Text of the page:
Today's New York Times does a wonderful job of summing up the priorities of our nation's press corps.
We get a 500-word article correcting a trivial misstatement by President Bush that he "may be" the first president to fail to carry the state in which he was born (he isn't).
Meanwhile, during the same press conference, Bush was finally confronted by a reporter at yesterday's press conference for his latest attempt to link 9/11 and Iraq -- a tactic he has used repeatedly over the last few years with little challenge from the press.
Here's the key exchange, which begins with Bush justifying his decision to invade Iraq by vaguely referring to 9/11:
THE PRESIDENT: Now, look, part of the reason we went into Iraq was -- the main reason we went into Iraq at the time was we thought he had weapons of mass destruction. It turns out he didn't, but he had the capacity to make weapons of mass destruction. But I also talked about the human suffering in Iraq, and I also talked the need to advance a freedom agenda. And so my question -- my answer to your question is, is that, imagine a world in which Saddam Hussein was there, stirring up even more trouble in a part of the world that had so much resentment and so much hatred that people came and killed 3,000 of our citizens.
You know, I've heard this theory about everything was just fine until we arrived, and kind of "we're going to stir up the hornet's nest" theory. It just doesn't hold water, as far as I'm concerned. The terrorists attacked us and killed 3,000 of our citizens before we started the freedom agenda in the Middle East.
Q What did Iraq have to do with that?
THE PRESIDENT: What did Iraq have to do with what?
Q The attack on the World Trade Center?
THE PRESIDENT: Nothing, except for it's part of -- and nobody has ever suggested in this administration that Saddam Hussein ordered the attack. Iraq was a -- the lesson of September the 11th is, take threats before they fully materialize, Ken. Nobody has ever suggested that the attacks of September the 11th were ordered by Iraq. I have suggested, however, that resentment and the lack of hope create the breeding grounds for terrorists who are willing to use suiciders to kill to achieve an objective.
But unlike the claim about Bush not carrying his state of birth, the incident is only briefly mentioned in the middle of a long Times story summarizing the news conference. Here is the full extent of the fact-checking of Bush’s claim:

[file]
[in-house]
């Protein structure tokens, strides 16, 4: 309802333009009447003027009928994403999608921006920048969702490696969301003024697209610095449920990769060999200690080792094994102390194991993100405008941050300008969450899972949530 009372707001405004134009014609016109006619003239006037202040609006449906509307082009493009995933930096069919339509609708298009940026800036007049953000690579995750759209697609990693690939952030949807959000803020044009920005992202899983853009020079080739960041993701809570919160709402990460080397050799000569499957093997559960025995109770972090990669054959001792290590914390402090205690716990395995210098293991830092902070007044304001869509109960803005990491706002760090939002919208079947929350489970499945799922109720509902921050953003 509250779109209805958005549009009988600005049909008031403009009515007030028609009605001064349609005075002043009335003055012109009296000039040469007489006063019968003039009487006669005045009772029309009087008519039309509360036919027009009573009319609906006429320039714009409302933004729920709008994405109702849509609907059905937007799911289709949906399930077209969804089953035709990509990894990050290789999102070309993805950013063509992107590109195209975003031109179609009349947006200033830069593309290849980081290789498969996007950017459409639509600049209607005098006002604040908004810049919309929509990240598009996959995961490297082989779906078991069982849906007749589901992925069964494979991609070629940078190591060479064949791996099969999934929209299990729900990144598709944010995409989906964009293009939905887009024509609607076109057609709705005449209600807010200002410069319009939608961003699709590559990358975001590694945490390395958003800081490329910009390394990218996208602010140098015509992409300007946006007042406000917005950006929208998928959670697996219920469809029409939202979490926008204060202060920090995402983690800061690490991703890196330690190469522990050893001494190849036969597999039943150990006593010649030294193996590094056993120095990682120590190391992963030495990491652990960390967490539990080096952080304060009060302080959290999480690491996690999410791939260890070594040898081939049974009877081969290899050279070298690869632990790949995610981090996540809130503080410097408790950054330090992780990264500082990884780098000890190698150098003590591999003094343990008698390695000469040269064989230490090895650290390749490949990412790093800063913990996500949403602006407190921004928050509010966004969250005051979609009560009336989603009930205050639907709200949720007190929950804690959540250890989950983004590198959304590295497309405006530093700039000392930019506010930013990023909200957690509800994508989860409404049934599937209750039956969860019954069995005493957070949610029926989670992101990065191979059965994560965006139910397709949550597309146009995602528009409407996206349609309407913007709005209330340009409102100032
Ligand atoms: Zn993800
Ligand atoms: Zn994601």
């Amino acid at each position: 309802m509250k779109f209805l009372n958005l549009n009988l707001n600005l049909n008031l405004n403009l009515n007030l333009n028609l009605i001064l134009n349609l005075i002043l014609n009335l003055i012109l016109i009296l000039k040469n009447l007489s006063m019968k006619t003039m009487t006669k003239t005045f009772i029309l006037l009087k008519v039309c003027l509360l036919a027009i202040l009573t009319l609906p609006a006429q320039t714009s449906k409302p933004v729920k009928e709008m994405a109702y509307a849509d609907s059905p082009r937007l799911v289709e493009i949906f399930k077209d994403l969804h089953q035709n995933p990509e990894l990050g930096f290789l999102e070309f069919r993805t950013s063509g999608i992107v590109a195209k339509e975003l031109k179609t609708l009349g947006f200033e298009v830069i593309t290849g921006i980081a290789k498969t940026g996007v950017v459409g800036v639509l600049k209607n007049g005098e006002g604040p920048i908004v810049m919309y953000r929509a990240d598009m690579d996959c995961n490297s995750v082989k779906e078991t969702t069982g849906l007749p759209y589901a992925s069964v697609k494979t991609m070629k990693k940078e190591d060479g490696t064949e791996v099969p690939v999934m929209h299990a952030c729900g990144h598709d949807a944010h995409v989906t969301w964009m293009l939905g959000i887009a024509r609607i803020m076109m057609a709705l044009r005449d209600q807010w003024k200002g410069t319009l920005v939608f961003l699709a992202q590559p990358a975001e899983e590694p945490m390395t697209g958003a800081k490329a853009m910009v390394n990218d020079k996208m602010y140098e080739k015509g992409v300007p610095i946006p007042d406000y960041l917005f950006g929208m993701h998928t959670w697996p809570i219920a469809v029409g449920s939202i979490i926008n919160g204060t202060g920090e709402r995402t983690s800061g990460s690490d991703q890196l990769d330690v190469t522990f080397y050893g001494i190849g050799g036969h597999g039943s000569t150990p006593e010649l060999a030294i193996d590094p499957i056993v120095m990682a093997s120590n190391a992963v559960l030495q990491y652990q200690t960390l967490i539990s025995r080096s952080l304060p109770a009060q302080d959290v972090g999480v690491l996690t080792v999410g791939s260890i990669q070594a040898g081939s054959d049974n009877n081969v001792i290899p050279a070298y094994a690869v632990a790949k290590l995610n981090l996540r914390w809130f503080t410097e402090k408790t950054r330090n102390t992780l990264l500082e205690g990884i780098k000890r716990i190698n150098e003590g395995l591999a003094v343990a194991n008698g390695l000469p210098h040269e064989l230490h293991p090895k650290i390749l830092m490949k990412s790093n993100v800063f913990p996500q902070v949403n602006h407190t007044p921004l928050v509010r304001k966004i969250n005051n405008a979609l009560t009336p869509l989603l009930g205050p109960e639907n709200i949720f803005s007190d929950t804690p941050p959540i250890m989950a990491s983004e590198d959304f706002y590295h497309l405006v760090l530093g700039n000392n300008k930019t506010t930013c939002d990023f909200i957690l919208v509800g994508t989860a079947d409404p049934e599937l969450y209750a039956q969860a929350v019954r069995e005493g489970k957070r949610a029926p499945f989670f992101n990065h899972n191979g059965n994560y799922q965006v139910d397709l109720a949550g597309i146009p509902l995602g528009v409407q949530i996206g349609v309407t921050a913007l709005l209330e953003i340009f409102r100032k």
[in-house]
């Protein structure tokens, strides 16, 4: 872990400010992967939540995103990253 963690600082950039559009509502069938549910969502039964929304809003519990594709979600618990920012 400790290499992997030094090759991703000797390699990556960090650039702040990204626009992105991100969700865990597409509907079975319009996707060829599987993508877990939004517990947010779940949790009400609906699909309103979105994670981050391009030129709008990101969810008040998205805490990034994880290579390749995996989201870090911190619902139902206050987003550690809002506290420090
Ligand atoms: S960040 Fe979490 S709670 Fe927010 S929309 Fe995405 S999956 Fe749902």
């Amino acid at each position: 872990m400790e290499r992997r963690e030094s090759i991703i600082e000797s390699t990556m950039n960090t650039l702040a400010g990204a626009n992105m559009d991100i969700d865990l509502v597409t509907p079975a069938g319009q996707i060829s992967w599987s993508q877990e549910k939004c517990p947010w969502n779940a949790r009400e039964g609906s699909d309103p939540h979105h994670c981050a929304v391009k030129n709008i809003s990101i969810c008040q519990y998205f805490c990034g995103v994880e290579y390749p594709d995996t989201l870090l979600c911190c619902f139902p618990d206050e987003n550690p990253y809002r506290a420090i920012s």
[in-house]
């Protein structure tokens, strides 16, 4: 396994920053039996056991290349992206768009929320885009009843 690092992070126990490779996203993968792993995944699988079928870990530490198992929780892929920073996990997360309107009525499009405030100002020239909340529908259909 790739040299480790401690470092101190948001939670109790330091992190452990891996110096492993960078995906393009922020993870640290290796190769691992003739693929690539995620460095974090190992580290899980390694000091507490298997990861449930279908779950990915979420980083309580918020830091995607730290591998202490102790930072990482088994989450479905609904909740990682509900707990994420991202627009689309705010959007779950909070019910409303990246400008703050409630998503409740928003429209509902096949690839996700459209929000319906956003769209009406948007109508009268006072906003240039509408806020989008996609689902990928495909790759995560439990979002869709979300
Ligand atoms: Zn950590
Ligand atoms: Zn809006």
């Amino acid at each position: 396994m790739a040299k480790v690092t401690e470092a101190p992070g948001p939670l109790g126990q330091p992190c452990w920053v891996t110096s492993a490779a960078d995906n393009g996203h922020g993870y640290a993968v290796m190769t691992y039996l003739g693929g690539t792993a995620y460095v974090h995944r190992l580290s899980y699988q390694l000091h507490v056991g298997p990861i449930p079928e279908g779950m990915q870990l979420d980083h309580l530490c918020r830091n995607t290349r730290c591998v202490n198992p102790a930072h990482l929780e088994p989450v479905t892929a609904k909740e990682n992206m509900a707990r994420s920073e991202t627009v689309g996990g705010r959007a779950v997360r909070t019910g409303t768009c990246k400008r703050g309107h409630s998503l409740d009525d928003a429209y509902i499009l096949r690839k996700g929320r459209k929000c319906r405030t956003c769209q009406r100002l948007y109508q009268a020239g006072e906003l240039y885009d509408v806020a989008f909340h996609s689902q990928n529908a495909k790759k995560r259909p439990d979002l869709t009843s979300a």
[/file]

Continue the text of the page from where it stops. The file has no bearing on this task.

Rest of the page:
When Mr. Bush referred to the Sept. 11 terrorist attacks on Monday in reference to a question about Iraq, a reporter pressed him, "What did Iraq have to do with that?"
"Nothing," Mr. Bush responded somewhat testily, adding, "Nobody has ever suggested in this administration that Saddam Hussein ordered the attack."
Leading up to the invasion in March 2003, Vice President Dick Cheney did call attention to the theory, since discredited, that one of the Sept. 11 hijackers might have met in Prague with an Iraqi intelligence officer.
There is far more to this story than Cheney's pre-war efforts to promote the discredited Atta meeting in Prague, however.
Before the war, as we show in All the President's Spin (pages 177-84), the administration also suggested that Al Qaeda operatives were living "within" Iraq when they were actually in Kurdish areas outside Saddam Hussein's control and exaggerated intelligence evidence about connections between Al Qaeda and Saddam's regime.
In addition, the Times ignores the administration's post-war efforts to suggest ties between Al Qaeda and Iraq using vague rhetoric and tenuous evidence, which we also documented (pages 207-216). On May 1, 2003, for instance, Bush said that "The battle of Iraq is one victory in a war on terror that began on September the 11, 2001 -- and still goes on." Administration officials also continued to refer to terrorists who were in Kurdish areas outside Saddam's control as being present in Iraq before the war and to promote the discredited Atta meeting in Prague.
When will the media get its priorities straight?